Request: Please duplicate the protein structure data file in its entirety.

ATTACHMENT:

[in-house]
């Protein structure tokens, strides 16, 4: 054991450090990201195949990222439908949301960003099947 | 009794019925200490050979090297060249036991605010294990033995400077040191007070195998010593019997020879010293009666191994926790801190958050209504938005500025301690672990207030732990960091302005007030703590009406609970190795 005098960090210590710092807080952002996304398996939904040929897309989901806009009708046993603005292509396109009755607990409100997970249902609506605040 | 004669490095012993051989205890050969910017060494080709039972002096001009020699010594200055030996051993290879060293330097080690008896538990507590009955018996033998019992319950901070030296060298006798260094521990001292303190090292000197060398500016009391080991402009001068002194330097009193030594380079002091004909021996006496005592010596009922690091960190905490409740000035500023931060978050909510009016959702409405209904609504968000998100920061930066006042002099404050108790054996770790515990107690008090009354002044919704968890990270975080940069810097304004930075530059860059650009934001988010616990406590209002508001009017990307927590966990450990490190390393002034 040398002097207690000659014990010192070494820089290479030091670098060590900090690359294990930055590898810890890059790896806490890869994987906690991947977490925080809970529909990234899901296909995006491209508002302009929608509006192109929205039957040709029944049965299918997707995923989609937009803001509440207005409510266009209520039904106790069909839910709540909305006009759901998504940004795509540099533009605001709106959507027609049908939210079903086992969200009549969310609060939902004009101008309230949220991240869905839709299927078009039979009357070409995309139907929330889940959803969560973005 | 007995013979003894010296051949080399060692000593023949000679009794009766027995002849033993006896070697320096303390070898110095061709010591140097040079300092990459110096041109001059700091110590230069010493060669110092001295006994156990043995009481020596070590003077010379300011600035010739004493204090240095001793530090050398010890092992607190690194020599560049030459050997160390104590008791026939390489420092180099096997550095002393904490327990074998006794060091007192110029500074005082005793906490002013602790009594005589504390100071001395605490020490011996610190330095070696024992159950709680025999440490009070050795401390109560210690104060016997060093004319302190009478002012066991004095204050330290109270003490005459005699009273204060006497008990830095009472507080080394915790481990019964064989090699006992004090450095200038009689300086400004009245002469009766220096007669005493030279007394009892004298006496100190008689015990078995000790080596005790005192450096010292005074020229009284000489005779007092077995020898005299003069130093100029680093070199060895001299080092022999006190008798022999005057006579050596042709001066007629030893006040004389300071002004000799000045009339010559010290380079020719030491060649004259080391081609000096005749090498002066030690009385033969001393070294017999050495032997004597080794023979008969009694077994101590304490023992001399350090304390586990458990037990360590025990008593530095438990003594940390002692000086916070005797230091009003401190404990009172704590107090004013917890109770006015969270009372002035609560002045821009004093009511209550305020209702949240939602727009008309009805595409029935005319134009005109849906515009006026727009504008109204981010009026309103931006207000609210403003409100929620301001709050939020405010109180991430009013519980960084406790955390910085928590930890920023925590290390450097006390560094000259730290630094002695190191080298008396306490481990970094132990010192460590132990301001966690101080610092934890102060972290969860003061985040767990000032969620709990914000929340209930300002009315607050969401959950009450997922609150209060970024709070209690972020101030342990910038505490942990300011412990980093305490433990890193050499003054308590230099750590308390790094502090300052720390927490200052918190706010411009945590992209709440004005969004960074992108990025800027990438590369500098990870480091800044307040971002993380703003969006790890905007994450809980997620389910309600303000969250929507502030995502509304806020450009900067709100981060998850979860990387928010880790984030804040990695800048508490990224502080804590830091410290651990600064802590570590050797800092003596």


[in-house]
């Protein structure tokens, strides 16, 4: 054991450090990201195949990222439908949301960003099947 | 009794019925200490050979090297060249036991605010294990033995400077040191007070195998010593019997020879010293009666191994926790801190958050209504938005500025301690672990207030732990960091302005007030703590009406609970190795 005098960090210590710092807080952002996304398996939904040929897309989901806009009708046993603005292509396109009755607990409100997970249902609506605040 | 004669490095012993051989205890050969910017060494080709039972002096001009020699010594200055030996051993290879060293330097080690008896538990507590009955018996033998019992319950901070030296060298006798260094521990001292303190090292000197060398500016009391080991402009001068002194330097009193030594380079002091004909021996006496005592010596009922690091960190905490409740000035500023931060978050909510009016959702409405209904609504968000998100920061930066006042002099404050108790054996770790515990107690008090009354002044919704968890990270975080940069810097304004930075530059860059650009934001988010616990406590209002508001009017990307927590966990450990490190390393002034 040398002097207690000659014990010192070494820089290479030091670098060590900090690359294990930055590898810890890059790896806490890869994987906690991947977490925080809970529909990234899901296909995006491209508002302009929608509006192109929205039957040709029944049965299918997707995923989609937009803001509440207005409510266009209520039904106790069909839910709540909305006009759901998504940004795509540099533009605001709106959507027609049908939210079903086992969200009549969310609060939902004009101008309230949220991240869905839709299927078009039979009357070409995309139907929330889940959803969560973005 | 007995013979003894010296051949080399060692000593023949000679009794009766027995002849033993006896070697320096303390070898110095061709010591140097040079300092990459110096041109001059700091110590230069010493060669110092001295006994156990043995009481020596070590003077010379300011600035010739004493204090240095001793530090050398010890092992607190690194020599560049030459050997160390104590008791026939390489420092180099096997550095002393904490327990074998006794060091007192110029500074005082005793906490002013602790009594005589504390100071001395605490020490011996610190330095070696024992159950709680025999440490009070050795401390109560210690104060016997060093004319302190009478002012066991004095204050330290109270003490005459005699009273204060006497008990830095009472507080080394915790481990019964064989090699006992004090450095200038009689300086400004009245002469009766220096007669005493030279007394009892004298006496100190008689015990078995000790080596005790005192450096010292005074020229009284000489005779007092077995020898005299003069130093100029680093070199060895001299080092022999006190008798022999005057006579050596042709001066007629030893006040004389300071002004000799000045009339010559010290380079020719030491060649004259080391081609000096005749090498002066030690009385033969001393070294017999050495032997004597080794023979008969009694077994101590304490023992001399350090304390586990458990037990360590025990008593530095438990003594940390002692000086916070005797230091009003401190404990009172704590107090004013917890109770006015969270009372002035609560002045821009004093009511209550305020209702949240939602727009008309009805595409029935005319134009005109849906515009006026727009504008109204981010009026309103931006207000609210403003409100929620301001709050939020405010109180991430009013519980960084406790955390910085928590930890920023925590290390450097006390560094000259730290630094002695190191080298008396306490481990970094132990010192460590132990301001966690101080610092934890102060972290969860003061985040767990000032969620709990914000929340209930300002009315607050969401959950009450997922609150209060970024709070209690972020101030342990910038505490942990300011412990980093305490433990890193050499003054308590230099750590308390790094502090300052720390927490200052918190706010411009945590992209709440004005969004960074992108990025800027990438590369500098990870480091800044307040971002993380703003969006790890905007994450809980997620389910309600303000969250929507502030995502509304806020450009900067709100981060998850979860990387928010880790984030804040990695800048508490990224502080804590830091410290651990600064802590570590050797800092003596």